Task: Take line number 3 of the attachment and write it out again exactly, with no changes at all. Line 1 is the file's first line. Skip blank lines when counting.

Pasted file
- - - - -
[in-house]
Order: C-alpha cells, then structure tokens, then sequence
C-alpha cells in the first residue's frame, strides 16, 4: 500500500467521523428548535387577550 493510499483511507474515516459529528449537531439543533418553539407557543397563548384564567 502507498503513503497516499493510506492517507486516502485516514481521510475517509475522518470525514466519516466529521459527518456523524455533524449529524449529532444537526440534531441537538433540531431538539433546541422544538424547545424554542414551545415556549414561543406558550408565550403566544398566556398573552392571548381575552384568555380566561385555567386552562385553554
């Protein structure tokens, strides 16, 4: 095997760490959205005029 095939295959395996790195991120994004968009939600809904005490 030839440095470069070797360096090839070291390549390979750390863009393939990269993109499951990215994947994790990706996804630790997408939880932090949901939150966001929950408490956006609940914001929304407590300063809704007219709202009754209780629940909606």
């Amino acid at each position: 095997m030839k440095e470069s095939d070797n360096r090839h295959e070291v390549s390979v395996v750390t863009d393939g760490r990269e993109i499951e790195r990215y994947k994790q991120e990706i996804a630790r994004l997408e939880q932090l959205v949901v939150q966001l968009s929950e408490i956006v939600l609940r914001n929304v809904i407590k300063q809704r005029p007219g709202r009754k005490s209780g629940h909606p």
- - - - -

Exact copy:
C-alpha cells in the first residue's frame, strides 16, 4: 500500500467521523428548535387577550 493510499483511507474515516459529528449537531439543533418553539407557543397563548384564567 502507498503513503497516499493510506492517507486516502485516514481521510475517509475522518470525514466519516466529521459527518456523524455533524449529524449529532444537526440534531441537538433540531431538539433546541422544538424547545424554542414551545415556549414561543406558550408565550403566544398566556398573552392571548381575552384568555380566561385555567386552562385553554